Europe by Road: The 5 Best European Driving Vacation Routes
When Canadians travel in Europe, they often think in terms of trains and package tours. Those are both great ways to see the Old Country, but taking a road trip along the scenic byways of Europe is also a fantastic way to get off the beaten track. With car rentals available and affordable throughout Europe, there’s no reason not to try these routes on your next trip overseas.
The Basque Coastline
San Sebastian’s beach is a great stop while driving trough the Basque Coastline
Travellers to Spain often focus on the southern areas, imagining dusty castillos and sun-drenched courtyards framed with orange trees. But the northern areas, especially in Pais Vasco, the Basque Country, offer a look at Spain that may surprise and delight road trippers. Starting at the French border, at the Pyrennes, and heading westward along the coast of the Bay of Biscay, stop in local fishing villages or wait until San Sebastian, only 20 km from France, to sample some of the region’s best seafood. San Sebastian’s Beach of La Concha is a smooth crescent of white sand well worth strolling along. Continue westward until you reach Bilbao, a large commercial hub and the home of the Bilbao Guggenheim Museum, which you won’t want to miss. From there, decide whether to continue west along the top of the Iberian Peninsula to Cantabria or whether to head south to La Rioja or southeast to Navarre, two of the country’s best wine regions.
Geneva, Switzerland, to San Marino
Don’t miss the Parma’s great architecture while you are on this course!
Meander around lakes and over mountain passes as you exit Geneva, the original home of the League of Nations, and cross the French border. Still in the Alps, you’ll drive by the famed skiing mecca of Chamonix on your way to the Italian border via the Mont Blanc tunnel. Once in Italy, choose whether to visit fashion-forward Milan or cultural hotspot Turin — or both — before angling southeast to Parma. Spend some time here sampling the cheese and world-famous Parma ham and taking in the spectacular architecture. After Parma, Bologna is the next big city on your way to San Marino. But many drivers may prefer to skip the cities in favour of the surrounding countryside and villages. Finally, drive in to the city-state of San Marino, about 660 km from where you started.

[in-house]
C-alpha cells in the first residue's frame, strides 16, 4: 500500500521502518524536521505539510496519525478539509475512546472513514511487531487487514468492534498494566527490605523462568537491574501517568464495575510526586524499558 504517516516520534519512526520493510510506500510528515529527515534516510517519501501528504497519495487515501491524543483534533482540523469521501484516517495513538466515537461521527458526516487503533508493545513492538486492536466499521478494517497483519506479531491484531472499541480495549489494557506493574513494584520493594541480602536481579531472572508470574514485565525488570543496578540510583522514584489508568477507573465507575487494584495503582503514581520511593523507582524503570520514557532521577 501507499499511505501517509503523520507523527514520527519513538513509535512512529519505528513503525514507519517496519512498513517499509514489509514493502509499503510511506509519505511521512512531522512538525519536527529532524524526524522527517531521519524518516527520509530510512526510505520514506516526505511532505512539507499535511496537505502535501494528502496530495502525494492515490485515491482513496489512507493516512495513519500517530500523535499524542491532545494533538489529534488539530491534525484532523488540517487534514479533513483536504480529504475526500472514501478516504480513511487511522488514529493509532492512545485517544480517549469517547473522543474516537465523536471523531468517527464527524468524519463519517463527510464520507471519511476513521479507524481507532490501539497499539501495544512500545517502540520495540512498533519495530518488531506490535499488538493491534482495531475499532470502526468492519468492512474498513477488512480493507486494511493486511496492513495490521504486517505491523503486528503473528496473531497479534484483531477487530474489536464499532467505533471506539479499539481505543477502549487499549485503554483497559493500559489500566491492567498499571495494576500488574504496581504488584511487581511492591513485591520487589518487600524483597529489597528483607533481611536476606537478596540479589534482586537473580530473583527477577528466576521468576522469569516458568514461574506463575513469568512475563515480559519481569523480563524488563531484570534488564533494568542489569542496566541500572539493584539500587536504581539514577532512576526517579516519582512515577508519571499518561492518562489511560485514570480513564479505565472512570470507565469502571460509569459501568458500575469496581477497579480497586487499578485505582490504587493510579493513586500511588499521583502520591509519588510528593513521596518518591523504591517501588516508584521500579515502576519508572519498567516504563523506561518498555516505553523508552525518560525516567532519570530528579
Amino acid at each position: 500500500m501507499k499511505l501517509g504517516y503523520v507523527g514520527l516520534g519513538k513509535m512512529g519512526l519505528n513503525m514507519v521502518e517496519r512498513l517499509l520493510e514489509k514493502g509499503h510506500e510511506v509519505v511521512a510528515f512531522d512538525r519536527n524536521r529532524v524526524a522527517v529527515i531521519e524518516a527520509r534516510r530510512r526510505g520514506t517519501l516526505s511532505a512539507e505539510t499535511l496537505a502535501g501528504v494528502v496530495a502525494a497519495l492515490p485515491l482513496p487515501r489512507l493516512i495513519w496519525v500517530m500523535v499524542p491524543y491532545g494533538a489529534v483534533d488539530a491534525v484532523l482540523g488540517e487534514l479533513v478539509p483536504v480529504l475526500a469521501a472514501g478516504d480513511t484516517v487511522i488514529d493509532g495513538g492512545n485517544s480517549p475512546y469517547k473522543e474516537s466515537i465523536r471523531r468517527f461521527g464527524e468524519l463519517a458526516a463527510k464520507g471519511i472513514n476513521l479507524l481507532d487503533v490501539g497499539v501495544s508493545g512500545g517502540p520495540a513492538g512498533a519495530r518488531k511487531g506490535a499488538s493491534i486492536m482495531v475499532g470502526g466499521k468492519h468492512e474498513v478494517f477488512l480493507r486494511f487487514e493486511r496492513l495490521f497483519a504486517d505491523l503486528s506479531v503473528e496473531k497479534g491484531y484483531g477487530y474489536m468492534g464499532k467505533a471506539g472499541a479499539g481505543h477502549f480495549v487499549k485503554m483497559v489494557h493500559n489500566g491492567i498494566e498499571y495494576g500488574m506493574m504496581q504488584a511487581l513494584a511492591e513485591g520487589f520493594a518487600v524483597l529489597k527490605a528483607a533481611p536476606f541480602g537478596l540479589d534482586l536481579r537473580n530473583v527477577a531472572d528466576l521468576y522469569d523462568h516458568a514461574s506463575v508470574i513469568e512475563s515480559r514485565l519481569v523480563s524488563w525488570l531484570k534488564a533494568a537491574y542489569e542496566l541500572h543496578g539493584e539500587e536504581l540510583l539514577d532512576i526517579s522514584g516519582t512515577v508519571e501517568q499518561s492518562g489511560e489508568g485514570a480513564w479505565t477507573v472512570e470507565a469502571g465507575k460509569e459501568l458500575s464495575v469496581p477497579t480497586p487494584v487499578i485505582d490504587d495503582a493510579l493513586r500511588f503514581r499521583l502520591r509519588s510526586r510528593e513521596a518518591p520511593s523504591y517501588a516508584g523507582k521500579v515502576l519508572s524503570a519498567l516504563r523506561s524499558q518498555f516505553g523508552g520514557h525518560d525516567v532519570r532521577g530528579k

Bergen to Oslo, Norway
Sunnmøre Mountains in Norway
If you’re planning a trip for the warmer months, skirting the North Sea on your way from the port of Bergen to the capital of Oslo is an unforgettable drive. From hilly Bergen, where you might be able to catch a jazz concert, take highway E39 south, heading for Bjornafjorden. Car ferries will take you across this fjord and the others to the south. After about 200 km, you’ll reach Stavanger, Norway’s fourth-largest city. Stop here for a rest and to learn about Norwegian history and the oil industry at local museums. Then, continue on E39 south until Mandal when you’ll start to arc northward again on your way to the capital, about 760 km from where you started.
The Croatian Coastline
Visit the ruins of Trsat Castle while you are on the Croatian Coastline trip!
The focus of this drive is Croatia, but it’s fun to start this trip in Trieste, Italy. Trieste is a charming city with a picturesque Old Town, buildings dating from the Roman times and one of the largest synagogues in Europe. From Trieste, head southeast on highway E61, crossing the border after Starod. The highway will merge onto the Kvarnerska Autocesta and then head south, toward the Croatian coastline. At Rijeka, stop to enjoy Trsat Castle and the ancient port. Farther south, stop at the National Park Sjeverni Velebit for hiking trails and a botanical preserve. From here meander southward on highway E65 exploring villages and taking ferries to islands like picturesque Hvar, until it’s either time for you to go home or you reach Dubrovnik, the country’s southernmost city, about 630 km from where your starting point.
The Autobahn in Germany
Driving at top speed on the German autobahn is a bucket-list item for many North American travellers. The word “autobahn” itself is equivalent to the English “superhighway,” and can be used to describe any of the main highways connecting German cities. While it’s famous in North America for having no speed limit, in reality, only certain sections can boast restriction-less speeds. For a road trip that takes in one of these sections, drive the 190 km from Frankfurt to Cologne, via Bonn. Between Frankfurt and Bonn you can test your rental’s mettle (better get a German car to complete the experience), and then relax in Cologne in the city’s Old Town while marveling at the iconic cathedral.
About the Author: Shelly Wilson is a travel writer. She’s driven in Europe and Africa and is planning a South American trip soon.